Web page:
And other papers struggled to know what to make of it.
The Northern Whig of 25th September 2017 seems perplexed that it isn’t like his earliest novels from some 20 years before, still they accept that ‘the book is full of cleverly drawn characters.’
How unusual is it that a writer’s work changes over a thirty year career? Is this something to damn him with?
The Scotsman on the 17th September 2017 writes:
We have a posthumous story from the pen of the late S.R.Crockett, which marks the gulf between its author’s earlier, and later work. The story is ingeniously constructed, and it has a number of exciting moments; but the atmosphere is that of the ordinary sensational romance, and does not even distantly recall the exquisite charm of ‘the Raiders.’
The plot is complicated enough and the secret is well kept, while the romantic interest is skilfully interwoven; but the style lacks the charm and distinction of Mr Crockett at his best.
We see here what was already and has remained ever since, the petard upon which Crockett was hoist – it’s not ‘The Raiders’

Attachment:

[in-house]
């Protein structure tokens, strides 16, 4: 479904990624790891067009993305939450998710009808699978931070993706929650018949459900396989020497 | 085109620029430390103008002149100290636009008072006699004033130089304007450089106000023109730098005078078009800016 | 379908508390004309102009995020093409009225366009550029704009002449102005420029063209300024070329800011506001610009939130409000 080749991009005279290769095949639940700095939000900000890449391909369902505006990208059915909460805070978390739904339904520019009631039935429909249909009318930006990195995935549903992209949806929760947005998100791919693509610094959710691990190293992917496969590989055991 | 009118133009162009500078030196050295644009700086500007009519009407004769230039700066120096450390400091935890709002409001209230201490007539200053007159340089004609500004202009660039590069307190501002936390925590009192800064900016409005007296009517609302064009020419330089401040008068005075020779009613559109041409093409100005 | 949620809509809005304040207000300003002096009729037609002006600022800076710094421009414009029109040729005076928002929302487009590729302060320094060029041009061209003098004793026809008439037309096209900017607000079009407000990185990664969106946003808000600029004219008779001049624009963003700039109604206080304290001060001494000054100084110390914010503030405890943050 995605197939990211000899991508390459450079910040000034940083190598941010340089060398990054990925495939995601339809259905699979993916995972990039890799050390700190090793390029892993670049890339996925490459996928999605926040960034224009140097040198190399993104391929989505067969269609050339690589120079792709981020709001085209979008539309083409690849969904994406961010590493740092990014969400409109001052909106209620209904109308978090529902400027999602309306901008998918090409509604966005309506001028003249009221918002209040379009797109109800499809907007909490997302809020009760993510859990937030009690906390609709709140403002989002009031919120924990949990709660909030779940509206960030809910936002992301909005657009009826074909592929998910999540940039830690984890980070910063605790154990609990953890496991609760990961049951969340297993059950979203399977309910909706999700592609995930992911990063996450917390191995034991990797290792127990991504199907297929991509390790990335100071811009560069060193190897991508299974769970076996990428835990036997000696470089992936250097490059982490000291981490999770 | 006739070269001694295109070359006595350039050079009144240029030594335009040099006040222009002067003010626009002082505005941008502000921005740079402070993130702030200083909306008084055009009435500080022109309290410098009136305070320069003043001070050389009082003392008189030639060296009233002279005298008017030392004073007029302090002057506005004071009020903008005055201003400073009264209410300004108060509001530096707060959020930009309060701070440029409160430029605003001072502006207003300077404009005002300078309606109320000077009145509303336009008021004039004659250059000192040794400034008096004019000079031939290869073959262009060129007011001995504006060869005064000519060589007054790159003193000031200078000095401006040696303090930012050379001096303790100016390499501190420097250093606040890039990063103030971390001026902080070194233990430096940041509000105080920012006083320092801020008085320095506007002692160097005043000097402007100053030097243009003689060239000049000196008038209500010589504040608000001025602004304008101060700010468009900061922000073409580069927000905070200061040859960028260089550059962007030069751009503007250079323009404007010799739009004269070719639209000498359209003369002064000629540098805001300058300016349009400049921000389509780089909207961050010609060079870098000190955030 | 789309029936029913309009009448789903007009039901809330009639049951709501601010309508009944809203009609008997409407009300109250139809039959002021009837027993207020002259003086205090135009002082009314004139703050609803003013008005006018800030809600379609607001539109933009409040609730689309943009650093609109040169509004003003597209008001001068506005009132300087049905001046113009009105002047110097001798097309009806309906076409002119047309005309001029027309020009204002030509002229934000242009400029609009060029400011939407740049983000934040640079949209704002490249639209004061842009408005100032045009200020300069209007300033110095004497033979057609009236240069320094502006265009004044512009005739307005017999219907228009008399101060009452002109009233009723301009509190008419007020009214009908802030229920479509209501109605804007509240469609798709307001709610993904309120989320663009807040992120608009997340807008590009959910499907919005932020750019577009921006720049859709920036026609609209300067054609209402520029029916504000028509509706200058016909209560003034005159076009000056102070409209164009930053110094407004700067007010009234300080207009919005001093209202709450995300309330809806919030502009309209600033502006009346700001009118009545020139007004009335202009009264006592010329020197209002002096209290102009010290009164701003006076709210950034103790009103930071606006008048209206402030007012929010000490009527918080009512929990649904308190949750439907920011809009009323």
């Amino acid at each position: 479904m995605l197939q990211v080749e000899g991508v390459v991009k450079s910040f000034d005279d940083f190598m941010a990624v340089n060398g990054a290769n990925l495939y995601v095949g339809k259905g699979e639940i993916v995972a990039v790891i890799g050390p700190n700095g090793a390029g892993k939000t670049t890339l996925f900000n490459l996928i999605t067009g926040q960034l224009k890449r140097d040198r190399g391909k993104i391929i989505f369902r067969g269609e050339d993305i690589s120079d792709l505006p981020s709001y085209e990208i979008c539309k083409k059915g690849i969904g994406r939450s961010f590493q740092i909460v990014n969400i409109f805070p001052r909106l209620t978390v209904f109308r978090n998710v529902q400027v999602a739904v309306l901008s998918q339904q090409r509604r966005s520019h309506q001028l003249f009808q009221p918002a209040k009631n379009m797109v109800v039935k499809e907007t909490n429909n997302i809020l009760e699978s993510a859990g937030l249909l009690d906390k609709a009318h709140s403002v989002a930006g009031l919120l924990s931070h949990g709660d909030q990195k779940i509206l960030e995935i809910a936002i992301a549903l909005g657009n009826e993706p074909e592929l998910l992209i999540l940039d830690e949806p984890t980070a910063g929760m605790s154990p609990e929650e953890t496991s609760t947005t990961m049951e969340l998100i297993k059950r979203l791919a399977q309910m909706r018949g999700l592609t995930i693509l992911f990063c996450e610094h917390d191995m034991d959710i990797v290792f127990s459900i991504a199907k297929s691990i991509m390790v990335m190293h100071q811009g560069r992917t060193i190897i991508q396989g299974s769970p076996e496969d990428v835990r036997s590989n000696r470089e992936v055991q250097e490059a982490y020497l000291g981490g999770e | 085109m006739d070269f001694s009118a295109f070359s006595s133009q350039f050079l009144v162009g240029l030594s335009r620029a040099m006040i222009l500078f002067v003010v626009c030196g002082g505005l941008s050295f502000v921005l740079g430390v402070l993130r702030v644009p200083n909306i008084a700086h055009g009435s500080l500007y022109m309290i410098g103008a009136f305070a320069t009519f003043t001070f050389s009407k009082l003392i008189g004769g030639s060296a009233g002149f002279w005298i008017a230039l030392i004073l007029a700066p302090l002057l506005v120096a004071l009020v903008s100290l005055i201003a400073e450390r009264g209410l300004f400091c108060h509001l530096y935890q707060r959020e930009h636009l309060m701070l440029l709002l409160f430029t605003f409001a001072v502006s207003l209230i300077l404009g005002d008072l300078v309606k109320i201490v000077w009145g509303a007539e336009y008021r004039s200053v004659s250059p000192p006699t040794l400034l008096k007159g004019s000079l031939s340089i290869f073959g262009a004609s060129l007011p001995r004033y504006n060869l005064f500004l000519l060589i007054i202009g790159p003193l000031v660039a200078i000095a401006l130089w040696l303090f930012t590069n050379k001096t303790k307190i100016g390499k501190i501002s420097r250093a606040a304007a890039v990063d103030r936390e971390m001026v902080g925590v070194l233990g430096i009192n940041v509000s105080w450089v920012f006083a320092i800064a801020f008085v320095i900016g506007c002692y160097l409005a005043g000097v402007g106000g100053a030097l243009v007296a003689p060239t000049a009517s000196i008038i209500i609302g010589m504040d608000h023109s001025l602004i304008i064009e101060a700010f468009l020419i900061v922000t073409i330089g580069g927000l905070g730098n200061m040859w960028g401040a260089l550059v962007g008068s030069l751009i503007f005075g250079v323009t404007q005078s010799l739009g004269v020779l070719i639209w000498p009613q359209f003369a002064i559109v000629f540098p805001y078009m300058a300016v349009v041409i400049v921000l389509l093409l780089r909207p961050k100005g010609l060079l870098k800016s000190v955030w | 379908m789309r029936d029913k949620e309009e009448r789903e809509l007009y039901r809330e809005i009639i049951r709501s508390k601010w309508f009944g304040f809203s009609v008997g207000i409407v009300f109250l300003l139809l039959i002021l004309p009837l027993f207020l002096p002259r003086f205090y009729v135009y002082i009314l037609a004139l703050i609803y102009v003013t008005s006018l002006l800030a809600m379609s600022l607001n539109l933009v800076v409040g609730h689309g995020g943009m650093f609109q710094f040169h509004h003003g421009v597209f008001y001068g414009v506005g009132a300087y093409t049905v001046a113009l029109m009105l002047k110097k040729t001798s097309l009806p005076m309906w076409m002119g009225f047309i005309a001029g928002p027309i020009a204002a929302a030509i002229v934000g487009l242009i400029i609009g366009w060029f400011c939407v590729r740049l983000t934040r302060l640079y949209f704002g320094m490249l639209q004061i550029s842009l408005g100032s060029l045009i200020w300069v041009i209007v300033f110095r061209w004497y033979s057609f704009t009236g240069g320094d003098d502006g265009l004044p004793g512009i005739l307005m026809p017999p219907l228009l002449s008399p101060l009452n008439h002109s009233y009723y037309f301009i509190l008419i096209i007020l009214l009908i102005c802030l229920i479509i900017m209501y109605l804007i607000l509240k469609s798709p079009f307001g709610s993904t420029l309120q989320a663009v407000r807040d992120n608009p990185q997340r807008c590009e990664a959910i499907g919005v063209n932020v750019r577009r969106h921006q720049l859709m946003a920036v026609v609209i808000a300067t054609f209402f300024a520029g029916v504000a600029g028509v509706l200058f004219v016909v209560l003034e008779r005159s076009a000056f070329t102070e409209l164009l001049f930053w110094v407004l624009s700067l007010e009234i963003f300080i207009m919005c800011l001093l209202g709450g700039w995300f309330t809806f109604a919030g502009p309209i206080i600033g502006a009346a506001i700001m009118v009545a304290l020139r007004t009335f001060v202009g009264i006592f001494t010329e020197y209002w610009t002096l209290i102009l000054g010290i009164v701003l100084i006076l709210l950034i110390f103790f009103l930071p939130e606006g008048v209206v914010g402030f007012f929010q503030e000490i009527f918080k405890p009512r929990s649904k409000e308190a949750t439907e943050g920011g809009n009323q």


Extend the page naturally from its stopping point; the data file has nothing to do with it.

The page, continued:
It’s risible to suggest a writer should have spent 30 years reworking the same story and blame him for not so doing. To find it impossible that a writer cannot write a variety of styles and genres says more about the reviewer than the writer surely? But Crockett was dead and the judges pronounce. And people remember him for nothing but ‘The Raiders’ which, while a fine book, is not by any means either the limit or the apogee of his creative talent.
The contemporary Globe review is just as puzzled as the others, claiming that:
Mr S.R.Crockett’s last novel The Azure Hand is a curious combination. In its main outline it is a mystery of two murders worked upon refined detective lines with a finesse which displays French influences… Involved in it is a double love story with the Galloway humour characteristic of the author practically run riot, so that the serious interest of a detective problem is practically submerged by an element which is almost farcical, with an effect which is certainly unusual.
We should remember that this book, written probably a decade before, was published in the context of the First World War with all the constraints and predilictions that involved. We should also always remember that publishing is a business.
Crockett’s widow had to press the publishers to bring the book into the public, and they had little incentive to ‘puff’ it. Few books have much of a shelf life and it’s neither a surprise nor a reflection on the book or the author that The Azure Hand silently sank without trace. It has long remained of value only to those who collect Crockett, and then only because it is very rare. While alive, his work was published in hundreds of thousands of copies, many of which can still be picked up for under £10.